Making America great again through vocation

Mark Hemingway excoriates the left’s denigration of work and says that the lack of respect for the working class is what drives Donald Trump’s popularity.  And then he offers his proposal for making America great again:  Recover Luther’s doctrine of vocation!

Read what he says after the jump.  This will kick off a special series of posts on vocation this week (while I’m away in Denmark).  As someone* wrote me recently, “vocation has messed with me for the past several years.”  Let it mess with you this week!

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Reforming the Calendar

Do we need to reform the calendar to eliminate anomalies like Leap Year?

Two Johns Hopkins professors, Steve Hanke (an economist and fellow of the libertarian Cato Institute) and Dick Henry (a physicist and astronomer), have been proposing the Hanke-Henry Permanent Calendar.  It has the virtue of making every date fall on the same day each year.  Christmas, December 25, will always be on a Monday.  If your birthday is on a Saturday, it will always be on a Saturday.

There would be no leap year, no extra day every four years. What there will be to align the year with the earth’s orbit is a leap week every five or six years. This week will be added to the end of December.  It will function like a month and will be known as Xtr, pronounced “extra” and would doubtless become a great festival.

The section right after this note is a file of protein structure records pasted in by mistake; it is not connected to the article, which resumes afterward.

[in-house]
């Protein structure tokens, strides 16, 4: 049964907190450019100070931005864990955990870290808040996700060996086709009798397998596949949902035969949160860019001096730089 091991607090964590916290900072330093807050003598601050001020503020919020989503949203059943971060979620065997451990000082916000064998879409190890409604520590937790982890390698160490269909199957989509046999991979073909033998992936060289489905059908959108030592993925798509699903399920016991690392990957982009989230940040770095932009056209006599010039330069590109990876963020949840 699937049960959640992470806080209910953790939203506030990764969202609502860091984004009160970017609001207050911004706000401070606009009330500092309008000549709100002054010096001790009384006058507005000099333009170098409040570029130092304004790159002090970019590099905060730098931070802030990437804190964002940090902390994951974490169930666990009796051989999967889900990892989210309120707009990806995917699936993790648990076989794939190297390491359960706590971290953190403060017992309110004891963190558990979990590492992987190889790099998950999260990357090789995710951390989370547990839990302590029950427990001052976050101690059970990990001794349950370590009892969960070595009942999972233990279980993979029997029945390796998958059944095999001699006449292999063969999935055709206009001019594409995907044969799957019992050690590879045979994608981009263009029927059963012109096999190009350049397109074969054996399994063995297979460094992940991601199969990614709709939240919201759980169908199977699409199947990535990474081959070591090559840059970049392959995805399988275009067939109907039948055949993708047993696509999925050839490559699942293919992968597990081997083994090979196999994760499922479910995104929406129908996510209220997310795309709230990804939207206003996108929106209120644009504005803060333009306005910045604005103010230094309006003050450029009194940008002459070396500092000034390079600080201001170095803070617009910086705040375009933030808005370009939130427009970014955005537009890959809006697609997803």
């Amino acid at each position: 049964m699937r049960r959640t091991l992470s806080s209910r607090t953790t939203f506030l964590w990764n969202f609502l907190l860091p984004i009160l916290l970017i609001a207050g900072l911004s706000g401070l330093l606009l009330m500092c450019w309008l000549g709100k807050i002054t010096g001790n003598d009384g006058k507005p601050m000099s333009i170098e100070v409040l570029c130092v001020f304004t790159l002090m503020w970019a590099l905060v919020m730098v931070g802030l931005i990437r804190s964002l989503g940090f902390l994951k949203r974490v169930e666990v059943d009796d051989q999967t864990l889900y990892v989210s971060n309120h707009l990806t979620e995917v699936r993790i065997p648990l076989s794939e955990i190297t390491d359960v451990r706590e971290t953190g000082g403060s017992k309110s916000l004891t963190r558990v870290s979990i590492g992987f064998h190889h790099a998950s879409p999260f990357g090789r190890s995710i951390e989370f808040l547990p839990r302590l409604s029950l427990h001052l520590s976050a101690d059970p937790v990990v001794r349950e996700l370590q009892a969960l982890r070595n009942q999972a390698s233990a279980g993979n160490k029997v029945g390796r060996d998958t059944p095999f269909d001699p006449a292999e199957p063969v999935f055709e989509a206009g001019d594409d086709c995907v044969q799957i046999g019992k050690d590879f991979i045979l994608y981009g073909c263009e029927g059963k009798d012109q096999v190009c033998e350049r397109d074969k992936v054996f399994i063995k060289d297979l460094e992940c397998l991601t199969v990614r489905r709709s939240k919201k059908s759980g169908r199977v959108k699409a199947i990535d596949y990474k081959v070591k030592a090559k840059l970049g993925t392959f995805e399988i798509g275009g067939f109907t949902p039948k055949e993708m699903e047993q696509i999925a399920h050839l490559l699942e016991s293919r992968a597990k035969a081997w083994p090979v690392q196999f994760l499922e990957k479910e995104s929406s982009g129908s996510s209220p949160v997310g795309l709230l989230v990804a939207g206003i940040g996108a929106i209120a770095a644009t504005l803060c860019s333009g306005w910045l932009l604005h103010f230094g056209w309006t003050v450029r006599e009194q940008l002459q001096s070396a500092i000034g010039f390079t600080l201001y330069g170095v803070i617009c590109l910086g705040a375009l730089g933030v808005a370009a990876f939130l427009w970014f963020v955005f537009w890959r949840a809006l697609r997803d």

See an explanation of the new calendar, which the inventors hope to begin in 2018, after the jump.  The link will also take you to FAQs and the calendar itself.  After the jump you will also find my critique of the whole project. [Read more…]

Democrats too are voting with their middle fingers

Just as grassroots Republicans are voting for Donald Trump as a defiant protest against their own establishment, grassroots Democrats are voting for Bernie Sanders for much the same reasons.

Read the fiery anti-Clinton, anti-liberal establishment rhetoric of Camille Paglia, quoted and linked after the jump.  Note especially her devastating critique of how the Democratic party has become “the playground of white, upper-middle-class professionals with elite-school degrees and me-first values,” “liberal poseurs,” whose “projection of victimhood on those outside their privileged circle” is condescending and patronizing. [Read more…]

“We’re voting with our middle finger”

Donald Trump supports Obamacare, higher taxes, and gun control.  He is weak on abortion, private property, and civil liberties.  He doesn’t care about limited government or free market economics.  He is a boastful womanizer.  He doesn’t think he needs forgiveness from God.  On issue after issue, he goes against what conservatives and tea party populists have always said they stand for.  But none of this matters to Trump supporters, even those who consider themselves conservatives.  Why doesn’t it?